• Look out for absolutist words. Notice when you start thinking or saying things like never, always, impossible, failure, idiot, stupid, etc.
  • Ask yourself what triggered your response and look for the patterns. Does it happen at a specific time of day (early morning, late at night?), with certain people, or in certain situations? 

#2 Learn to Self-Regulate

All-or-nothing thinking often includes extreme emotions—this could consist of strong feelings of helplessness, hopelessness, anger, and fear. Look for ways to help you self-regulate, so your emotions aren’t controlling you. 

Some methods of self-regulation:

  • Put your hand over your heart and take a deep breath in
  • Do a feelings check using an emotion wheel 
  • Gently tap your forearms or upper thighs
  • Drink ice water
  • Play with a fidget toy

#3 Practice Self-Acceptance and Self-Compassion

With all-or-nothing thinking, there’s a lot of criticism and judgment. To combat this, start practicing self-acceptance and compassion. It’s not easy, but you can do this. 

Action Steps: Use these positive affirmations and truths to replace negative critical thoughts.

  • Even though I feel like a failure, I still choose to accept myself.
  • I can learn from this mistake. It doesn’t define who I am.
  • I didn’t meet my goal, but I still accomplished a lot. 
  • I am worthy of good things. I don’t have to accept or expect the worst.
  • I choose to accept myself even though I’ve returned to a harmful coping mechanism. I acknowledge that it served me well in the past and indicates my will to survive adverse circumstances. There is hope for me, and I can grow to learn helpful coping mechanisms. 
  • This behavior is an indication that I’m hurting right now. What is it that I need? 
  • I can’t control outcomes, but I can regain control of how I respond to situations.  
  • I don’t have to earn love or acceptance.
Dani Donivan tweet

#4 Define (& Redefine) Success to Overcome All-or-Nothing Thinking

Think about it. If you define success as never failing, never making a mistake, always saying the right thing, always following through on your goals, and meeting every task with 100% energy and focus… you clearly aren’t human. 

When your definitions of success are over-the-top unrealistic, this sets you up to always feel like you are never good enough. 

Begin to set realistic goals for yourself, and make room for not meeting those goals. 

Here’s an example: you’re writing a novel and would love to write 10,000 words by the end of the week. Usually, you churn out about 8,000. If you set your goal at 10,000 but only write 9,000, all-or-nothing thinking might make you feel like the whole week was a total failure.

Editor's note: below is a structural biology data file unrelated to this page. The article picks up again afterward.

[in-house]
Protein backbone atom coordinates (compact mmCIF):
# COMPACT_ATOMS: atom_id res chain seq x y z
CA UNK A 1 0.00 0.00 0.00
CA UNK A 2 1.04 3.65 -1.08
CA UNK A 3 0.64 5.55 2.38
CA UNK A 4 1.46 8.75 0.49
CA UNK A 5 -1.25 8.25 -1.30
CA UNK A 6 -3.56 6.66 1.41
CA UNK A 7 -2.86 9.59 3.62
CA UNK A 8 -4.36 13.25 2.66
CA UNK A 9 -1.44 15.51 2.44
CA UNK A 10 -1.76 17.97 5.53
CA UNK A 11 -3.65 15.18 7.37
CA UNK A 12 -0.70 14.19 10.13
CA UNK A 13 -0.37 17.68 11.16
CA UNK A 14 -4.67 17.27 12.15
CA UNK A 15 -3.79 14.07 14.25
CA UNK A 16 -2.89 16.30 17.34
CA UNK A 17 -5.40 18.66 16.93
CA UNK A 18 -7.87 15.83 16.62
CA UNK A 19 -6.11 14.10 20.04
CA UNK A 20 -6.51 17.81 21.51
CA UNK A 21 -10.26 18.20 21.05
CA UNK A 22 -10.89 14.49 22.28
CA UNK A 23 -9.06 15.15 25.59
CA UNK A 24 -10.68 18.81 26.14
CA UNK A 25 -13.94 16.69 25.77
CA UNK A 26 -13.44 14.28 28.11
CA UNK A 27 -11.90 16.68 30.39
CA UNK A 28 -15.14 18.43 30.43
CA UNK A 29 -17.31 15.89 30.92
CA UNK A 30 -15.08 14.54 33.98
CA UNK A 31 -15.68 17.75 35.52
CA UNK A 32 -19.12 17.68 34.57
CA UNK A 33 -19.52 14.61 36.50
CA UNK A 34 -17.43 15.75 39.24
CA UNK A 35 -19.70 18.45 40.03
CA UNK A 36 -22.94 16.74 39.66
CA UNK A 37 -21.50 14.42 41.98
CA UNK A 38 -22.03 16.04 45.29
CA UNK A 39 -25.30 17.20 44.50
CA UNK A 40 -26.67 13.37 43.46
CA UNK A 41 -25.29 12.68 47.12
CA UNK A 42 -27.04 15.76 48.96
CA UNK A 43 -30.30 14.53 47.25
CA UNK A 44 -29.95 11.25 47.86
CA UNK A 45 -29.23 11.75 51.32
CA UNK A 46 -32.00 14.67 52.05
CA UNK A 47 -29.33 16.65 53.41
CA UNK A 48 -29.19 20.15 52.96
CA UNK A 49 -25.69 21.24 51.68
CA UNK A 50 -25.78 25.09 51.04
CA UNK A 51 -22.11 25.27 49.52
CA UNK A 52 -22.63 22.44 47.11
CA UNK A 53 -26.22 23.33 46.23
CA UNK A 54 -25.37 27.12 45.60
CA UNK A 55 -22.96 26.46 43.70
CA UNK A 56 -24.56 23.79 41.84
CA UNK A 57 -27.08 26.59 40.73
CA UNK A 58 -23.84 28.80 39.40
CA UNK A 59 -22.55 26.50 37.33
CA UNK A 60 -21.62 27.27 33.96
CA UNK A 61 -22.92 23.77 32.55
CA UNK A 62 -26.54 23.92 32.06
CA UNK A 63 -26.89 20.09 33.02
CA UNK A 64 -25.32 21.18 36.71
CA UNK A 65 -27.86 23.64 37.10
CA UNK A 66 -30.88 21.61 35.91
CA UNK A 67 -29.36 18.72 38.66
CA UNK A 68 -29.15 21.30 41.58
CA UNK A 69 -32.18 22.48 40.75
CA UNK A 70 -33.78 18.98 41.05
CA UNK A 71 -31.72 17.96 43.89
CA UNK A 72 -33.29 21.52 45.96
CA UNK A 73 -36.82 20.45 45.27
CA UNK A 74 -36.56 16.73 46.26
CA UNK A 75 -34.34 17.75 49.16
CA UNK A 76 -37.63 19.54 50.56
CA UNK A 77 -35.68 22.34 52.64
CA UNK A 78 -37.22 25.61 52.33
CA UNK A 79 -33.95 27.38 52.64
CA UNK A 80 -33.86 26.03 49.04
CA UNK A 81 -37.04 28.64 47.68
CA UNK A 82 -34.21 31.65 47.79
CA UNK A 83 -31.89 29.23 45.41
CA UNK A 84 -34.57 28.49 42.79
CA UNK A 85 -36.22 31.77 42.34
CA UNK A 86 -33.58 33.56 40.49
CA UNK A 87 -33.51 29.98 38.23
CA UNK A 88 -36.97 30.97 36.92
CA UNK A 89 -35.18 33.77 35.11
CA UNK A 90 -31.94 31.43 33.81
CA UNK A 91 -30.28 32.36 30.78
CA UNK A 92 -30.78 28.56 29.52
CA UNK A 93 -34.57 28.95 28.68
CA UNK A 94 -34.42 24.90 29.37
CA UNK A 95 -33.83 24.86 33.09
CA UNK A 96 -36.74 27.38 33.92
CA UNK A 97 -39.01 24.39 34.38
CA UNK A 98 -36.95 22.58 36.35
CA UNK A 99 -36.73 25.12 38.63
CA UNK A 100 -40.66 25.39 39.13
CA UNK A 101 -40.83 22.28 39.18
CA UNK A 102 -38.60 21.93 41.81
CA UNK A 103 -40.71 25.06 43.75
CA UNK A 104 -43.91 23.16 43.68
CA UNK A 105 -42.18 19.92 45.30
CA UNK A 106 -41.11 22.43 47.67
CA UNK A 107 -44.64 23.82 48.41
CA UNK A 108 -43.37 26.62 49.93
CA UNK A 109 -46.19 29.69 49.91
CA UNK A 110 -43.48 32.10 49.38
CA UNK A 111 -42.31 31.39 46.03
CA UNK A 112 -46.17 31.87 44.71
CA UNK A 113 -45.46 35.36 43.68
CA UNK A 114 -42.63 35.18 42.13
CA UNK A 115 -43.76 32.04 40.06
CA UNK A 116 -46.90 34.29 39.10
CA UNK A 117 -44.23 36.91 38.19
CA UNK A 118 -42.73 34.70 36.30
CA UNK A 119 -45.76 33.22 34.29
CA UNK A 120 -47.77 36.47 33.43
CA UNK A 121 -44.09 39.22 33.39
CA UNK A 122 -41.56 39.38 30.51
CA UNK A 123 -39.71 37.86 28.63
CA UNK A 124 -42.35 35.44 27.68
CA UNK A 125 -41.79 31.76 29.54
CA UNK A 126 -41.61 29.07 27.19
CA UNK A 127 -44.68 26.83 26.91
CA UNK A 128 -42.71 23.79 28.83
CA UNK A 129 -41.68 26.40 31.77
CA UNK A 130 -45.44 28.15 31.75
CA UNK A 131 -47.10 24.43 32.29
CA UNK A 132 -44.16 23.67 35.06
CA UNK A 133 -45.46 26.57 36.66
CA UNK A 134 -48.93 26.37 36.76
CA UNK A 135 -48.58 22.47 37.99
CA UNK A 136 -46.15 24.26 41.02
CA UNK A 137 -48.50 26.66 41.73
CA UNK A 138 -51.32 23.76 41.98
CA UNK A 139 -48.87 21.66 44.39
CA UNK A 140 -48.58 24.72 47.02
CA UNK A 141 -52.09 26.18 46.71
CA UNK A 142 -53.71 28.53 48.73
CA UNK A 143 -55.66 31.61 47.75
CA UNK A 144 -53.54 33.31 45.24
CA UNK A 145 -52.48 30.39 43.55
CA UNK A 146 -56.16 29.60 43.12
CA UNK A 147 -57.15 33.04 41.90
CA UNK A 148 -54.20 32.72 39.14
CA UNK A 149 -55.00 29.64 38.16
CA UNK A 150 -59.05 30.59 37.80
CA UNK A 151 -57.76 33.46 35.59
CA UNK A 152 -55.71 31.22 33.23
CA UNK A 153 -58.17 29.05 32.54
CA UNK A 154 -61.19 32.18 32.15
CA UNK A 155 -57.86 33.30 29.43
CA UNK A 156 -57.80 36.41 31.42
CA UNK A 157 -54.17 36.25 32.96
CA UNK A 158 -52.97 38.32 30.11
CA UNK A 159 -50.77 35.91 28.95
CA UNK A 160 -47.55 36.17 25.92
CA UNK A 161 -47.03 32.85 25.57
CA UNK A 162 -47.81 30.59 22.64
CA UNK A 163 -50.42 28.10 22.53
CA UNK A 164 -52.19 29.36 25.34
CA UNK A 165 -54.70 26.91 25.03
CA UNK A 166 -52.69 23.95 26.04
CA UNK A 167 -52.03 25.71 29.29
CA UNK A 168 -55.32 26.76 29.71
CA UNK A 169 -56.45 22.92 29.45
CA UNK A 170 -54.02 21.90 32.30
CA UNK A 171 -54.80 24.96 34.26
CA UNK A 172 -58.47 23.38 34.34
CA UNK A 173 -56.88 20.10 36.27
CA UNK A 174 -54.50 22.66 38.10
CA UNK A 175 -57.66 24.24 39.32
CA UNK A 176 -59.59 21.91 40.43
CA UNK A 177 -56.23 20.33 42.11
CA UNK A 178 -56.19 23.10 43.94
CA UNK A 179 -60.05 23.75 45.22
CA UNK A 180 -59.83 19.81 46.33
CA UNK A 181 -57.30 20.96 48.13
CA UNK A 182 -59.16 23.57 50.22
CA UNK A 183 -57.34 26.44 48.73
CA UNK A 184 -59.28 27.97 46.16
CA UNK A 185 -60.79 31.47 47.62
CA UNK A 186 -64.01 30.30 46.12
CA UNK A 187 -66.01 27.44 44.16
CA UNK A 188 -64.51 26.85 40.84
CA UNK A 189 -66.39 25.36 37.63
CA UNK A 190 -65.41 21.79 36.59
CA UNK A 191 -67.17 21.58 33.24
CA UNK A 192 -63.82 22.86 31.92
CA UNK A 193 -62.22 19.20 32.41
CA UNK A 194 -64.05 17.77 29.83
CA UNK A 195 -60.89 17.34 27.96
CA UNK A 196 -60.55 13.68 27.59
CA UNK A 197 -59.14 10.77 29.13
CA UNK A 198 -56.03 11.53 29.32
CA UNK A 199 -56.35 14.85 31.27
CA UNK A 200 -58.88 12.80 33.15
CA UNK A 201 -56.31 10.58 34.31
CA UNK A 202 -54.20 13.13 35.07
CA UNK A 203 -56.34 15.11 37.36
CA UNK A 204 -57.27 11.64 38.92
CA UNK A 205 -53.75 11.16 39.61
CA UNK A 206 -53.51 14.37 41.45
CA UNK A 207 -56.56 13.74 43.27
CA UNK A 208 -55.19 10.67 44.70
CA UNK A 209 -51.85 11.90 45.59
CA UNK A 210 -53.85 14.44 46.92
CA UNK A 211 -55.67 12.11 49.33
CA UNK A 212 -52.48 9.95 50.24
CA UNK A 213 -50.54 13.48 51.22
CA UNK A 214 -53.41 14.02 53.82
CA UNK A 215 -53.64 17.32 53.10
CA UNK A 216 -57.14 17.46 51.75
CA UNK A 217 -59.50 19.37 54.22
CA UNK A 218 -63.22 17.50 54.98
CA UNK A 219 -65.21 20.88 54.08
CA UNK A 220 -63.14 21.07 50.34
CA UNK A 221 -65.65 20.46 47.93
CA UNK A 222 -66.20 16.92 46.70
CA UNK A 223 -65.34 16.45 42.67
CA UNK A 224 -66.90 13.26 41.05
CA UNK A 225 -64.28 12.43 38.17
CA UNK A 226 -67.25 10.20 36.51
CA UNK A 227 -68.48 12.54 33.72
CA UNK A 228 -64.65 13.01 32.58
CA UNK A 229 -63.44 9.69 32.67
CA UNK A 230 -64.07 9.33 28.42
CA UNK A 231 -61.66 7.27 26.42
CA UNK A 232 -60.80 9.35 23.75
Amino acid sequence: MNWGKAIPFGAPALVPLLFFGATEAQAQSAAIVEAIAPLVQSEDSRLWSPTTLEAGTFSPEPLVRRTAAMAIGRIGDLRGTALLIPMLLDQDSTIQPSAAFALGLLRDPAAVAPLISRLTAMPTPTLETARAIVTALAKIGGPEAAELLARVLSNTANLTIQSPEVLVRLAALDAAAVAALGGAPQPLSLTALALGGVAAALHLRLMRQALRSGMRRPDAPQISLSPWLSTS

In reality, you just wrote 1,000 more words than you usually do. This is cause for celebration! If you take the time to redefine success, you can step back, look at what has happened rationally and come to a new conclusion. 

If you’re struggling to do this alone, reach out to someone you trust and ask them to help you look at things with a less emotional and distorted view. 

Pro Tip: Before you start a project or begin a new endeavor (like learning something new or meeting new people), ask yourself what success will look like in that situation.

Here are some examples. 

Instead of expecting: I will connect with 5 new people and engage in riveting and intelligent conversation for the entire event.

My reasonable goal is: To walk away with one new connection to who I will reach out on social media or via email.

Success is: Self-regulating when I get nervous. 

Instead of expecting: I will say and do all the right things to make my partner feel loved.

Success is: Remaining emotionally available during a conversation that I usually shut down.

Instead of expecting: I will lose 20 pounds in 2 months, I exercise 5 days a week (even though I’ve only been exercising once a month), and I will eliminate all processed foods so that I cook three meals a day (even though I currently eat out every day).

My reasonable goal is: will exercise 2 days a week and start cooking one meal a day. From there, I will incrementally increase exercise and decrease unhealthy food. 

Success is: Every time I exercise and make a healthy food choice, even if it doesn’t meet my goal. 

Action Step: Use a worksheet to help you visualize the thinking that holds you back and what can help you overcome this cognitive distortion. Remember to celebrate the small wins and accept there are multiple outcomes for a given situation. 

Challenge anxious thoughts chart

More Examples of All-or-Nothing Thinking 

Let’s look at some scenarios to understand what all-or-nothing thinking looks like in daily life. 

Scenario #1 Tom Gives Up 

Tom has been trying to get control of his eating and set a strict diet that prohibits all processed foods and desserts. After two weeks of eating healthy, he’s even started strength training at the gym.